Marv Throneberry

From Wikipedia, the free encyclopedia
Jump to navigation Jump to search
Marv Throneberry
First baseman
Born: (1933-09-02)September 2, 1933
Collierville, Tennessee
Died: June 23, 1994(1994-06-23) (aged 60)
Fisherville, Tennessee
Batted: Left Threw: Left
MLB debut
September 25, 1955, for the New York Yankees
Last MLB appearance
May 5, 1963, for the New York Mets
MLB statistics
Batting average .237
Home runs 53
Runs batted in 170
Career highlights and awards

Marvin Eugene "Marvelous Marv" Throneberry (September 2, 1933 – June 23, 1994) was an American Major League Baseball player, best remembered as the starting first baseman for the 1962 New York Mets, a team which set the modern record for most losses in a season with 120.

A native of Fisherville, Tennessee, Throneberry batted and threw left-handed. Signed as an amateur free agent by the New York Yankees in 1952, he made his major-league debut in September 1955. He was one of the most feared minor league sluggers of the 1950s. Playing in the thin air of Bears Stadium as a member of the Denver Bears, Throneberry led the American Association in home runs and runs batted in for three consecutive seasons: 1955-56-57.

Throneberry made it back to the majors for good in 1958, and although he possessed good power — his swing drew comparisons to Mickey Mantle[citation needed] — he showed a tendency to strike out. As a result, he spent two seasons on the Yankees' bench before being included in a six-player trade for Kansas City Athletics power-hitting outfielder Roger Maris before the 1960 season.[1]

After a little more than one full season on Kansas City's bench, filling in at first base and right field, Kansas City traded Throneberry to the Baltimore Orioles for outfielder Gene Stephens in June 1961. Less than a year later, Baltimore traded him to the Mets for a player to be named later (Hobie Landrith) and cash.

With the Mets, Throneberry got his first chance as a regular, and he responded by hitting .244 with 16 home runs and 49 RBI. However, he committed 17 errors at first base and his fielding percentage of .981 would not be equaled by a major-league regular first baseman until César Cedeño fielded .981 in 1979 for the Astros.

The Legend of Marv Throneberry[edit]

While he played for the 1962 Mets, many humorous stories surfaced about Throneberry. While it is likely that many of these stories are exaggerated or false, they helped to elevate Throneberry to almost legendary status amongst Mets fans. The fact of his initials spelling "MET" accentuated all anecdotes.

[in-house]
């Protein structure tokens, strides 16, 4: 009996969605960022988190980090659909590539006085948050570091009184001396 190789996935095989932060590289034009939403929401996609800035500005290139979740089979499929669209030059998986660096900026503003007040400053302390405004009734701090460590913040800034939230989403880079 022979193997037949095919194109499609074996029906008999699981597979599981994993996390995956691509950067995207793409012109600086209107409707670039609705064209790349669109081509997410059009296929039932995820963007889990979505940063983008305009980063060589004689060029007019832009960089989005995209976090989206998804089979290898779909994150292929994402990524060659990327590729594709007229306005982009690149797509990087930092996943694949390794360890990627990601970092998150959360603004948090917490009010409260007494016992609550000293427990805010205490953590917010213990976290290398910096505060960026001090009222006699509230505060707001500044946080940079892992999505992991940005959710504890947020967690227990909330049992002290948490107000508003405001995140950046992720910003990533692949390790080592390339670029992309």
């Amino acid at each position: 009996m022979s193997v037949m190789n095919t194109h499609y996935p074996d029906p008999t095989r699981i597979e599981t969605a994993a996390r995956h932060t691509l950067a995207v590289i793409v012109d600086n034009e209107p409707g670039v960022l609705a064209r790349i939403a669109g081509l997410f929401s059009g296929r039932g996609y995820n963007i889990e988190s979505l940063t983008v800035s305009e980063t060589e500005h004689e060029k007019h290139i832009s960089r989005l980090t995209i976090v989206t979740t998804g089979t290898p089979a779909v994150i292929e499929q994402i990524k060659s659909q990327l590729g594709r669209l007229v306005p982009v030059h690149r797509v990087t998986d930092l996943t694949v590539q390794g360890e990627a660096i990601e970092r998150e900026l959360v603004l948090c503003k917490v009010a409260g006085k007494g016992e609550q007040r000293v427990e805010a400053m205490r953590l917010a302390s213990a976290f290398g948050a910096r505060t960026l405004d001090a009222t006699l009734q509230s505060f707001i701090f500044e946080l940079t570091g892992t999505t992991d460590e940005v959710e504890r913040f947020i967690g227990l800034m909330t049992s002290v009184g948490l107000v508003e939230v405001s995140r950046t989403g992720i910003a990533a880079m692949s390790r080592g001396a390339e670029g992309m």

In one famous story, on June 17, Throneberry hit a triple against the Cubs, but he was called out after Ernie Banks took a relay throw and stepped on second base. "Didn't touch the bag, you know, Dusty", Banks told umpire Dusty Boggess.[2] According to the legend, Throneberry was called out at second and manager Casey Stengel came out to argue the call, but he was told by the umpire "Don't bother arguing Casey, he missed first base, too." (In another version of the story, Stengel was told this by his first-base coach.) Stengel, after a pause, supposedly replied, "Well, I know he touched third base because he's standing on it!" The next batter, Charlie Neal, hit a home run, prompting Stengel to come out of the dugout following him and pointing at all four bases.[3] Throneberry's mistake proved costly, as the Cubs won the game 8–7.

Throneberry, who facetiously came to be known as Marvelous Marv, maintained a sense of humor about his play, and he became a favorite with fans and the media. At one point he had a fan club which numbered around 5,000 members. It is reported that they wore shirts with the word "VRAM" (Marv backwards) and took up chanting "Cranberry, Strawberry, we love Throneberry."[4]

Except for one rough year defensively in 1962, Throneberry was no worse than average with his career fielding percentage and range factor as a first baseman. He was actually used as a defensive replacement on occasion while with the Yankees.

In 1963, he got off to a very slow start, and he was demoted to Triple A Buffalo to make room for another Met legend, Ed Kranepool. He was eventually released from the team and retired at age 29.

"Marvelous Marv" later became one of the original spokesmen for Miller Lite beer in the mid 1970s, poking fun at himself in a series of TV commercials. Throneberry's most famous line: "If I do for Lite what I did for baseball, I'm afraid their sales will go down."[5] In another popular ad, after other celebrities are shown, Throneberry is shown at the end, saying: "I still don't know why they asked me to do this commercial."[6]

Columnist Jimmy Breslin quipped, "Having Marv Throneberry play for your team is like having Willie Sutton work for your bank."[7]

In a seven-season career, Throneberry was a .237 hitter with 53 home runs and 170 RBI in 480 games.

Personal life[edit]

Marv was the brother of fellow major leaguer Faye Throneberry, and the grandfather of filmmaker Craig Brewer (Black Snake Moan).

Throneberry died of cancer in Fisherville, Tennessee, at 60 years of age.


  1. ^ Maris goes to Yanks; A's get Larsen in 7-man deal
  2. ^ Breslin, Jimmy, Can't Anybody Here Play This Game? (The Viking Press, 1963), p. 21
  3. ^ Breslin, Jimmy, Can't Anybody Here Play This Game? (The Viking Press, 1963), p. 79
  4. ^ Breslin, Jimmy, Can't Anybody Here Play This Game? (The Viking Press, 1963), p. 100
  5. ^ October 4, 1976 ABC commercials Part 2 on YouTube, Miller Lite commercial with Marv Throneberry
  6. ^ "Marv Throneberry, 60, Ex-Met; Had Best Year in Team's Worst," The New York Times, Saturday, June 25, 1994. Retrieved February 25, 2018
  7. ^ Mahan, Brock. "This Date In Mets History: September 2 — Stengel's Number Retired, No Birthday Cake for Marvelous Marv". Amazin Avenue. Retrieved 30 January 2017. 

External links[edit]